Healthcare for Internationals
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Hot weather advice

The weather will be extremely warm during the coming days. Drink regularly, even if you are not thirsty, and take it easy.

Protect your skin with clothing and sunscreen of factor 30 or above. Enjoy the sunshine, but avoid spending too long in direct sunlight, or find a place in the shade.

Cool down: have a cold (foot) bath or shower and occasionally place a cool towel in your neck.

This prevents dehydration and overheating of the body.

For young children and elderly people, it’s extra important to mind the heat.

Possible complaints brought on by overheating are headaches, dizziness and nausea.

How to identify heatstroke

 

  • Heatstroke means that the body has become overheated and dehydrated.
  • This may cause symptoms such as: headache, dizziness, vomiting, very hot skin, a lot of sweating, feeling weak.
  • Allow the body to cool down, for example with a cold shower or by being in a cool space.
  • Drink plenty of water and eat or drink something salty. Avoid alcohol.
  • Sit down calmly.
  • If there is no improvement, call your GP.
  • Call 112 if someone is
    • constantly vomiting
    • or confused
    • or has fainted and has not woken up after 2 minutes.

Sensible sunbathing and sunscreen

 

  • Overexposure to the sun can cause the skin to burn.
  • How quickly your skin burns depends on your skin type.
  • Protect your skin from sunburn.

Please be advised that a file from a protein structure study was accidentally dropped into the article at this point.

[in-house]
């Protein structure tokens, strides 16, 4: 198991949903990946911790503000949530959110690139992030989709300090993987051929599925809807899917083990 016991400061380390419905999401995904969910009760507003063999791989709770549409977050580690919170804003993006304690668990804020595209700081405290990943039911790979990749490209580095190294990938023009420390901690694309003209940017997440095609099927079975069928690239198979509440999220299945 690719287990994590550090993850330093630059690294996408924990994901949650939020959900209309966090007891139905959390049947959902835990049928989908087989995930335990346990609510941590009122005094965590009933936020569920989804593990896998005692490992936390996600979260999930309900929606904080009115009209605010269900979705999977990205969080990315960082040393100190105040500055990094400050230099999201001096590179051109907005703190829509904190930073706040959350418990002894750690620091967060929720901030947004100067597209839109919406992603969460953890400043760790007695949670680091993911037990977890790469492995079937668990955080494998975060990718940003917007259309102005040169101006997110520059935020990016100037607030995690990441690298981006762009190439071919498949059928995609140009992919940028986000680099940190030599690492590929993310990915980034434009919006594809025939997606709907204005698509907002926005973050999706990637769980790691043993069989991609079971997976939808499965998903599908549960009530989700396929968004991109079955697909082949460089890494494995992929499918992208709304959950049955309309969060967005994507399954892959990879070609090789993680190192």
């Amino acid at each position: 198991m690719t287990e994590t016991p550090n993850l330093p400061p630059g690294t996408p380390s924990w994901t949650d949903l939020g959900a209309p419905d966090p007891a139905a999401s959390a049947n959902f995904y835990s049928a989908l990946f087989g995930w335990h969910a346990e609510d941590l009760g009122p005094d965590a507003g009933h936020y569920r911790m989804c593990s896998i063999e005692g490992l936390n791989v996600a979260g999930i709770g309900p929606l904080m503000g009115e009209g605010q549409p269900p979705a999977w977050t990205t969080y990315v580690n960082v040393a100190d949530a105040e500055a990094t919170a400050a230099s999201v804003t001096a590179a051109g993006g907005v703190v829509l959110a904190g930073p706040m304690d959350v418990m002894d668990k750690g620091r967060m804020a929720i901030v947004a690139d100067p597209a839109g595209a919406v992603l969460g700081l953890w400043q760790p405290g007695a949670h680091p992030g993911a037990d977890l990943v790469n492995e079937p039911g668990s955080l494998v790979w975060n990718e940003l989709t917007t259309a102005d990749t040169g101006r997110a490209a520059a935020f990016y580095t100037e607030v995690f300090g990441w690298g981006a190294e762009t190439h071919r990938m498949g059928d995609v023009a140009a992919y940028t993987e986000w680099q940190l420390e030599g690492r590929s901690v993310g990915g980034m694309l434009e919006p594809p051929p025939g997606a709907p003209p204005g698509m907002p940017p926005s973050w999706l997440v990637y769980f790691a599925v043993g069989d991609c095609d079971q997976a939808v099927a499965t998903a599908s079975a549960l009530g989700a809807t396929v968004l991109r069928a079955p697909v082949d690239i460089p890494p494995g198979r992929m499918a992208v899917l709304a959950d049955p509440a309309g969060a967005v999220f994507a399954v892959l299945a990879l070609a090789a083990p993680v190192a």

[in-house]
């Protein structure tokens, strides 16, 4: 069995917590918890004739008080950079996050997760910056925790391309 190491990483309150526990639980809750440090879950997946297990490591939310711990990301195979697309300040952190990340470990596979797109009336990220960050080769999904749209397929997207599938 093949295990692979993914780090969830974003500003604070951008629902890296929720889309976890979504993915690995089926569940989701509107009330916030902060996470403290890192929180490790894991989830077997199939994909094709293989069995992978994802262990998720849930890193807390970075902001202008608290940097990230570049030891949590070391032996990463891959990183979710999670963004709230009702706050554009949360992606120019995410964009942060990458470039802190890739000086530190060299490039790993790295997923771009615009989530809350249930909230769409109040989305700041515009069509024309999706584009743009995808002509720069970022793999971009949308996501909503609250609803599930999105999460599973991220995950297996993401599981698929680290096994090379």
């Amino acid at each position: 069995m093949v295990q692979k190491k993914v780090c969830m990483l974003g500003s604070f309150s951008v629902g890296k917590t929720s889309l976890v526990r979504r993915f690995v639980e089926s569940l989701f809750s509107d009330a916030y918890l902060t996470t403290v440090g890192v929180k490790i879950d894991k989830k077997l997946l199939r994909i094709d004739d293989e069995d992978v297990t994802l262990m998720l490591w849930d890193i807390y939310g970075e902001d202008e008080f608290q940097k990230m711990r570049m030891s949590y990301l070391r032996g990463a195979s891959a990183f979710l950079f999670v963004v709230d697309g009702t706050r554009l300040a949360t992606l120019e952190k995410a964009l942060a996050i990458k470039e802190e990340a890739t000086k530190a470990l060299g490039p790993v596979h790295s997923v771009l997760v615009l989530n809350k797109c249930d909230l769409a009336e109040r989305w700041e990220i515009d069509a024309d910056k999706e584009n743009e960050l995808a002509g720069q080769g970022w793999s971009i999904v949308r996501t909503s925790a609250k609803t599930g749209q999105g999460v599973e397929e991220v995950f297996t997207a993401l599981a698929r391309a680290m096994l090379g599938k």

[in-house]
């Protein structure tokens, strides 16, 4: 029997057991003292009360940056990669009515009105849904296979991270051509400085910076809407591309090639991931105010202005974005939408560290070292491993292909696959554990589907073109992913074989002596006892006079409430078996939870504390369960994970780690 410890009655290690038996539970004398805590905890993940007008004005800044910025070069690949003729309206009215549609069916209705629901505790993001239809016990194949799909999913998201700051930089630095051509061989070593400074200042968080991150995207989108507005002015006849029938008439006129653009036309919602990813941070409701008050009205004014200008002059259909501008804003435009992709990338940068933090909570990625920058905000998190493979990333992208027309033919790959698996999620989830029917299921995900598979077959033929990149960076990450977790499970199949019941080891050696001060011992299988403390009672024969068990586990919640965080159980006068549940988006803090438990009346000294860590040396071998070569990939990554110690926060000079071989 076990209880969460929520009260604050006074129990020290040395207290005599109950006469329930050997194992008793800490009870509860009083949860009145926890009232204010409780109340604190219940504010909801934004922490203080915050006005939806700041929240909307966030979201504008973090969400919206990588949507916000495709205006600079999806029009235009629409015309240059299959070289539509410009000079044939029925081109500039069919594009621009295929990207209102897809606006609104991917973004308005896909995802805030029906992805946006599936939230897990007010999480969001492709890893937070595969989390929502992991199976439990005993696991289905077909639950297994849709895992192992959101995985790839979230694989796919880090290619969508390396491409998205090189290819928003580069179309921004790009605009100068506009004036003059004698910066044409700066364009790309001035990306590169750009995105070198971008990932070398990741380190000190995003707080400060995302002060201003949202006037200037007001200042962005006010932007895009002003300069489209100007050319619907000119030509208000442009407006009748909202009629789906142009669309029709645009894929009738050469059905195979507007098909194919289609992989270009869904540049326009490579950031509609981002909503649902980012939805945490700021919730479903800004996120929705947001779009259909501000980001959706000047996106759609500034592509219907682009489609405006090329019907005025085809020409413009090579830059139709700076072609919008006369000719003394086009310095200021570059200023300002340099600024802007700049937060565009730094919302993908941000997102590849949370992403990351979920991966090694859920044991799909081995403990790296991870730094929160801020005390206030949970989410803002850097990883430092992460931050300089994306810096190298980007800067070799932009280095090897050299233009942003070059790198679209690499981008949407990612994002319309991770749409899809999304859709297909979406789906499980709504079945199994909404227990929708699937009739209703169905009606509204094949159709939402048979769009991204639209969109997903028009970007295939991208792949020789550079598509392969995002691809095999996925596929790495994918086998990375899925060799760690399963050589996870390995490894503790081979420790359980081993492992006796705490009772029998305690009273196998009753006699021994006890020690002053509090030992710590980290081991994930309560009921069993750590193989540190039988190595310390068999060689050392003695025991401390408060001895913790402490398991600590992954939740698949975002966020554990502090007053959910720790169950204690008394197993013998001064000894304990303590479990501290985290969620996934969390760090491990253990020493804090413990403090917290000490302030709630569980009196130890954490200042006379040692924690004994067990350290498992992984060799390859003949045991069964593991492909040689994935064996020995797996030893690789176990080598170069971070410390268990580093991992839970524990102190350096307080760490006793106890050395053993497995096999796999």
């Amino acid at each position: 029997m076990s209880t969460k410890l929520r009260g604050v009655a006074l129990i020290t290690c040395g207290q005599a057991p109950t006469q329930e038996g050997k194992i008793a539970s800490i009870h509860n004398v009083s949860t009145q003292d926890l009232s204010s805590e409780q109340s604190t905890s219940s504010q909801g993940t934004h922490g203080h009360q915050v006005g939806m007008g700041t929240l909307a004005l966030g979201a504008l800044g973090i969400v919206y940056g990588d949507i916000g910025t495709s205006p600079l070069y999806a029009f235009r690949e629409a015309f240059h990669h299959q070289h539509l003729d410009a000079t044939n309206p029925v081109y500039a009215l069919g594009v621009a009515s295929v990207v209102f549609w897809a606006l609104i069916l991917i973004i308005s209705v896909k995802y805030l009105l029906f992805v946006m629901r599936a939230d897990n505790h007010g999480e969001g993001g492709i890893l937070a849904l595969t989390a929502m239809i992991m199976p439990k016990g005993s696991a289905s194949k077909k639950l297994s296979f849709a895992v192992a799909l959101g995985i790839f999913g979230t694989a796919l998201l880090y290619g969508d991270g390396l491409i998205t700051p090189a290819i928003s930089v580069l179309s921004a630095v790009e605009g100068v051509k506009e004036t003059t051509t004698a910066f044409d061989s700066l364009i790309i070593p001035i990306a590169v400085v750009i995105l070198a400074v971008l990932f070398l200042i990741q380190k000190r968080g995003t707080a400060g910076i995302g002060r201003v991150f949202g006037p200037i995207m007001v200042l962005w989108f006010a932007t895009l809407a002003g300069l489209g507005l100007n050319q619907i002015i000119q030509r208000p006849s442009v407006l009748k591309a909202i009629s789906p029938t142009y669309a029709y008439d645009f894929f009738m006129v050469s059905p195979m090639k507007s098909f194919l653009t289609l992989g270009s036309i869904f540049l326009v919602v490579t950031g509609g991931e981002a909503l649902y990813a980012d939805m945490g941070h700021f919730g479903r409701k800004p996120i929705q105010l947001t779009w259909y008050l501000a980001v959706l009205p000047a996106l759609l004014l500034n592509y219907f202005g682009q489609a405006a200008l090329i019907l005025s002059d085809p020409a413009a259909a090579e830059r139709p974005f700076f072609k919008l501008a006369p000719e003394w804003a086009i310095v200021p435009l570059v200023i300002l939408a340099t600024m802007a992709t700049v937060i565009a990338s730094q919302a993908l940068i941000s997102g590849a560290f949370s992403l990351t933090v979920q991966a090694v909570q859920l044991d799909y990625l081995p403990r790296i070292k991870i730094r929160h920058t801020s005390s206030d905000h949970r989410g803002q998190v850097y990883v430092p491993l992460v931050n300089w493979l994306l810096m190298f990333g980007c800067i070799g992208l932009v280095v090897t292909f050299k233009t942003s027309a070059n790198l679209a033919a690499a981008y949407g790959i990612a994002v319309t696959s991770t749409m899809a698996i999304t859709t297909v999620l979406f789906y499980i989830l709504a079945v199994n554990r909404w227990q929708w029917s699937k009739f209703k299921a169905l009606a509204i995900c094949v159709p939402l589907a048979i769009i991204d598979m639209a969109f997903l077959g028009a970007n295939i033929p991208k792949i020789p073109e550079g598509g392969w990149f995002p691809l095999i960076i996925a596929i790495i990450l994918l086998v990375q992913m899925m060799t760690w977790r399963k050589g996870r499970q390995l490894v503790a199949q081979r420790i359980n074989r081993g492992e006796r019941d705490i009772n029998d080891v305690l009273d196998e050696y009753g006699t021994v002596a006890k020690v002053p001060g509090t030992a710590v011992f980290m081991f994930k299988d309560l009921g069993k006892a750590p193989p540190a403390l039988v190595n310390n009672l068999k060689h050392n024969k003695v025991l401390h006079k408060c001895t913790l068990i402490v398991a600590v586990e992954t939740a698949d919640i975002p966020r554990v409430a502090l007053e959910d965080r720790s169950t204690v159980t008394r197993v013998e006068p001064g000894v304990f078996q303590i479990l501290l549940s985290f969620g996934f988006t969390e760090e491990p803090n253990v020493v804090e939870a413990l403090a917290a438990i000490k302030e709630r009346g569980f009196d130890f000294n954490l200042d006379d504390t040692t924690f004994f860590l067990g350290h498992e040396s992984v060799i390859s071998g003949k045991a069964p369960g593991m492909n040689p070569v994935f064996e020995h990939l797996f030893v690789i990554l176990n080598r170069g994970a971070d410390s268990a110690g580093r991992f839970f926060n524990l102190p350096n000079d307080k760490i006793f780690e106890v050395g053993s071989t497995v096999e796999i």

• Immediately get out of the sun if you notice you’re burning.
  • Alleviate pain by cooling the skin with wet towels.
  • Stay out of the sun for at least 3 days to allow your skin to recover.

How to prevent my child from dehydrating

 

  • Dehydration is a shortage of water in the body.
  • Children often dehydrate because of illness with fever, vomiting and diarrhea.
  • Drinking is vital. Give your child little sips of water often to prevent dehydration.
  • Give your child ORS to drink if they are displaying signs of dehydration. ORS is a solution of salts and glucose (fruit sugars) in water. It is used to compensate watery diarrhea and vomiting.
  • Is your child not or barely peeing? Or are they drinking less than half of what they normally drink? Call your GP.
  • Call your GP immediately if your child is drowsy or you can’t wake them.

 

 This news item is based on a post by Thuisarts.nl. The information is not intended to replace a consultation with a GP. For personal advice, please contact your GP. Please read our disclaimer.

 

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